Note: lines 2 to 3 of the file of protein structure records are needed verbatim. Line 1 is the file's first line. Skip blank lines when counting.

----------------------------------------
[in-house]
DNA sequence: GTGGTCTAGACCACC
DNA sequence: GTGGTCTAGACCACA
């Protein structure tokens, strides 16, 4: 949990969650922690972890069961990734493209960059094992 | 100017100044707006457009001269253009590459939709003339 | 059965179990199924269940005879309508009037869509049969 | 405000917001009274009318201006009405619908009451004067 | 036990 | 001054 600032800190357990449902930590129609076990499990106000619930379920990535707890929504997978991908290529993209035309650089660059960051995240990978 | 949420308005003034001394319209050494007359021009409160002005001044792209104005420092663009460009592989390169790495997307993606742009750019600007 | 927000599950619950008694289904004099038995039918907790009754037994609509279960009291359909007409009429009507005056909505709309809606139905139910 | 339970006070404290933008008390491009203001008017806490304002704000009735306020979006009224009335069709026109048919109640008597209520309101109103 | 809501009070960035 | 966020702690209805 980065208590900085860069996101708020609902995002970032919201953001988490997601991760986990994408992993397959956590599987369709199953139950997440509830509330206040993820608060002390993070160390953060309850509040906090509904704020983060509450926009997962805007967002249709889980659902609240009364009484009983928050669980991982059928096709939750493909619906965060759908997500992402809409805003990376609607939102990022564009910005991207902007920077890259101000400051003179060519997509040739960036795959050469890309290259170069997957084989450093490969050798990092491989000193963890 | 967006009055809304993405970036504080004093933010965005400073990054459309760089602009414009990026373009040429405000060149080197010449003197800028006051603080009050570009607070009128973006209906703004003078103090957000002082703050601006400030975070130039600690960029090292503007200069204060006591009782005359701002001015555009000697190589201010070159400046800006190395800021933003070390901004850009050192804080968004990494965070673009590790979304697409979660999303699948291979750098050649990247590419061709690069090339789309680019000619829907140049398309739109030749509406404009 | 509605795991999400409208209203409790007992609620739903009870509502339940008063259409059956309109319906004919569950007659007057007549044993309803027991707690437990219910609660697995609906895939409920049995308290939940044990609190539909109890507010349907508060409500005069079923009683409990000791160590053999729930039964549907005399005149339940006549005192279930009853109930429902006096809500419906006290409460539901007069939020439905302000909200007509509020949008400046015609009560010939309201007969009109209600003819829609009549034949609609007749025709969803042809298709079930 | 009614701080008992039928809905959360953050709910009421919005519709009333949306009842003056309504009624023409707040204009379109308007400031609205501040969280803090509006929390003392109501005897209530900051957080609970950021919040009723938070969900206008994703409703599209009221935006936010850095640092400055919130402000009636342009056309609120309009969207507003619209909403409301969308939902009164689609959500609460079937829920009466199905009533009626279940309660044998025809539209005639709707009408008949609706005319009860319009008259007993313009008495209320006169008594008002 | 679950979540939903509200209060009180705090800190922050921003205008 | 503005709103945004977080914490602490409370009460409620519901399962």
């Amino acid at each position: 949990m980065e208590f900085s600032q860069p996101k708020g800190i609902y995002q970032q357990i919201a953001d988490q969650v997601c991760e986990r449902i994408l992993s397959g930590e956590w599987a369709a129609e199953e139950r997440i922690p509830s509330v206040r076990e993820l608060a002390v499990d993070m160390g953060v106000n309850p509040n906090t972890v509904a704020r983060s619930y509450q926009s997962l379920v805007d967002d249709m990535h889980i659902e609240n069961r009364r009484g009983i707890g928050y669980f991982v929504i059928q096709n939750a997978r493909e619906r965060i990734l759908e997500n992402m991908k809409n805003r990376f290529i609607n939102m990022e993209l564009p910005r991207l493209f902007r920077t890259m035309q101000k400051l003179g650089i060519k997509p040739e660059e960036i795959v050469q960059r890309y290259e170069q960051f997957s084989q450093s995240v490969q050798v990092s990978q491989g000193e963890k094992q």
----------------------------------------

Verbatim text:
DNA sequence: GTGGTCTAGACCACC
DNA sequence: GTGGTCTAGACCACA